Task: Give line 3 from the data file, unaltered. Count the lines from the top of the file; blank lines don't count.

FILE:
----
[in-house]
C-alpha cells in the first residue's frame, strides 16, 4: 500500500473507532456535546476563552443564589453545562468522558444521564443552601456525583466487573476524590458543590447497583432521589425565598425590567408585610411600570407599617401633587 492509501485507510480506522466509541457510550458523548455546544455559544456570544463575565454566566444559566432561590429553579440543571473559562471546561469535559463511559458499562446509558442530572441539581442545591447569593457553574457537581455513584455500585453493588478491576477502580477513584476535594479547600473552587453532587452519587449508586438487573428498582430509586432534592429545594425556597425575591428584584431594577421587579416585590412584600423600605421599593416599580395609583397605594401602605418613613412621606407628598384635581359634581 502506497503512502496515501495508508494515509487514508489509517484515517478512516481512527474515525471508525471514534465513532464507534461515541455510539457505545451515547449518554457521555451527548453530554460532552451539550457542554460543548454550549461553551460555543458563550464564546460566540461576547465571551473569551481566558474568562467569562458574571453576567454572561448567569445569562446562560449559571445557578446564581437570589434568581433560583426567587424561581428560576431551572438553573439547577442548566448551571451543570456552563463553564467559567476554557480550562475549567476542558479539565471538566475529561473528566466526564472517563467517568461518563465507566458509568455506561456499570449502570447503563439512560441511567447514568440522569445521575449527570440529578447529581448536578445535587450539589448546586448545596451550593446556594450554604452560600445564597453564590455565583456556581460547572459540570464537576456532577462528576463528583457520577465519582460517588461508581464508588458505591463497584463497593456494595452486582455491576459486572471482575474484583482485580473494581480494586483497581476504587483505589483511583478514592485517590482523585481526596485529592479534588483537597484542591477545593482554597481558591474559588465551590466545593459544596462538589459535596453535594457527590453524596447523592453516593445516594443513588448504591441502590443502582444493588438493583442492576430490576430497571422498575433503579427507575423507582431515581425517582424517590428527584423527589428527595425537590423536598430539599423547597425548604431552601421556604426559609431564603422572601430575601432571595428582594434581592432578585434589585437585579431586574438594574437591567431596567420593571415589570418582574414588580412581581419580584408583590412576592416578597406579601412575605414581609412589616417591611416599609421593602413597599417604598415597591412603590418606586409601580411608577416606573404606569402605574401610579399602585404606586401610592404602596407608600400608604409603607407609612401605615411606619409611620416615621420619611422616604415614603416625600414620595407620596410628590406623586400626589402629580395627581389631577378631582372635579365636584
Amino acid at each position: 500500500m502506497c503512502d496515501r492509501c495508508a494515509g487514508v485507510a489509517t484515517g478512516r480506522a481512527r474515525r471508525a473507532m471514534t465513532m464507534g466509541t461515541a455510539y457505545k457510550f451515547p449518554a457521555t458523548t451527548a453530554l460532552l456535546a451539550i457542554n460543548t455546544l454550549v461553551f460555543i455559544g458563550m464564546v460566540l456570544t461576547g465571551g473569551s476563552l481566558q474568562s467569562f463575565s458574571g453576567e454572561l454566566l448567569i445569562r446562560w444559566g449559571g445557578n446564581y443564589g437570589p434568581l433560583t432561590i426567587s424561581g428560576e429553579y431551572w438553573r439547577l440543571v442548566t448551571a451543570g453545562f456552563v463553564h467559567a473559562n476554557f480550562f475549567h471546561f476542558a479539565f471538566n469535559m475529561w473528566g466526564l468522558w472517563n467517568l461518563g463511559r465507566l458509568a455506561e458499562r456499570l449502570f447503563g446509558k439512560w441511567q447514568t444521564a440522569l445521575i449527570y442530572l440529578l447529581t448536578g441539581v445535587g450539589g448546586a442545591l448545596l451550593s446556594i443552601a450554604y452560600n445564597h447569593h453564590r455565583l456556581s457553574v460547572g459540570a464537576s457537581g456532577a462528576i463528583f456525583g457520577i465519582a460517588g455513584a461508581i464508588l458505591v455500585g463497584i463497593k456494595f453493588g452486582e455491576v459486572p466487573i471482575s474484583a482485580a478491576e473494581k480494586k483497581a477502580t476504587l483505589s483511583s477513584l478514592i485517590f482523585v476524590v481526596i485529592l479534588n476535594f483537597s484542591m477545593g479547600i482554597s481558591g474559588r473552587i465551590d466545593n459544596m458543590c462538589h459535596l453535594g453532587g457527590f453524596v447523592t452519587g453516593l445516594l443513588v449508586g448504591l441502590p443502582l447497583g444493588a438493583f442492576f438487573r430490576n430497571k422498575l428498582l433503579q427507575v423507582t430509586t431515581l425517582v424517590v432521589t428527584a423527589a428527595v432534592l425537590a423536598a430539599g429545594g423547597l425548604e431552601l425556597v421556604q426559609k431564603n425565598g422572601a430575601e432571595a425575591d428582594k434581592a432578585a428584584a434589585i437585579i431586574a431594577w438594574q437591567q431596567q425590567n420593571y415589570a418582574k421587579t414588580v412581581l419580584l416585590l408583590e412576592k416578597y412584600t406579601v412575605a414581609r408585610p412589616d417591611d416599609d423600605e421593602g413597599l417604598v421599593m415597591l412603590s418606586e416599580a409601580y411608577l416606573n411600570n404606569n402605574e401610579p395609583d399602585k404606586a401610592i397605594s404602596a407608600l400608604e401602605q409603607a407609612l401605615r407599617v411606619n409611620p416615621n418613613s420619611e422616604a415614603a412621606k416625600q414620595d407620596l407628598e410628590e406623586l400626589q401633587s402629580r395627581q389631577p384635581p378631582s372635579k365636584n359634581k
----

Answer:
Amino acid at each position: 500500500m502506497c503512502d496515501r492509501c495508508a494515509g487514508v485507510a489509517t484515517g478512516r480506522a481512527r474515525r471508525a473507532m471514534t465513532m464507534g466509541t461515541a455510539y457505545k457510550f451515547p449518554a457521555t458523548t451527548a453530554l460532552l456535546a451539550i457542554n460543548t455546544l454550549v461553551f460555543i455559544g458563550m464564546v460566540l456570544t461576547g465571551g473569551s476563552l481566558q474568562s467569562f463575565s458574571g453576567e454572561l454566566l448567569i445569562r446562560w444559566g449559571g445557578n446564581y443564589g437570589p434568581l433560583t432561590i426567587s424561581g428560576e429553579y431551572w438553573r439547577l440543571v442548566t448551571a451543570g453545562f456552563v463553564h467559567a473559562n476554557f480550562f475549567h471546561f476542558a479539565f471538566n469535559m475529561w473528566g466526564l468522558w472517563n467517568l461518563g463511559r465507566l458509568a455506561e458499562r456499570l449502570f447503563g446509558k439512560w441511567q447514568t444521564a440522569l445521575i449527570y442530572l440529578l447529581t448536578g441539581v445535587g450539589g448546586a442545591l448545596l451550593s446556594i443552601a450554604y452560600n445564597h447569593h453564590r455565583l456556581s457553574v460547572g459540570a464537576s457537581g456532577a462528576i463528583f456525583g457520577i465519582a460517588g455513584a461508581i464508588l458505591v455500585g463497584i463497593k456494595f453493588g452486582e455491576v459486572p466487573i471482575s474484583a482485580a478491576e473494581k480494586k483497581a477502580t476504587l483505589s483511583s477513584l478514592i485517590f482523585v476524590v481526596i485529592l479534588n476535594f483537597s484542591m477545593g479547600i482554597s481558591g474559588r473552587i465551590d466545593n459544596m458543590c462538589h459535596l453535594g453532587g457527590f453524596v447523592t452519587g453516593l445516594l443513588v449508586g448504591l441502590p443502582l447497583g444493588a438493583f442492576f438487573r430490576n430497571k422498575l428498582l433503579q427507575v423507582t430509586t431515581l425517582v424517590v432521589t428527584a423527589a428527595v432534592l425537590a423536598a430539599g429545594g423547597l425548604e431552601l425556597v421556604q426559609k431564603n425565598g422572601a430575601e432571595a425575591d428582594k434581592a432578585a428584584a434589585i437585579i431586574a431594577w438594574q437591567q431596567q425590567n420593571y415589570a418582574k421587579t414588580v412581581l419580584l416585590l408583590e412576592k416578597y412584600t406579601v412575605a414581609r408585610p412589616d417591611d416599609d423600605e421593602g413597599l417604598v421599593m415597591l412603590s418606586e416599580a409601580y411608577l416606573n411600570n404606569n402605574e401610579p395609583d399602585k404606586a401610592i397605594s404602596a407608600l400608604e401602605q409603607a407609612l401605615r407599617v411606619n409611620p416615621n418613613s420619611e422616604a415614603a412621606k416625600q414620595d407620596l407628598e410628590e406623586l400626589q401633587s402629580r395627581q389631577p384635581p378631582s372635579k365636584n359634581k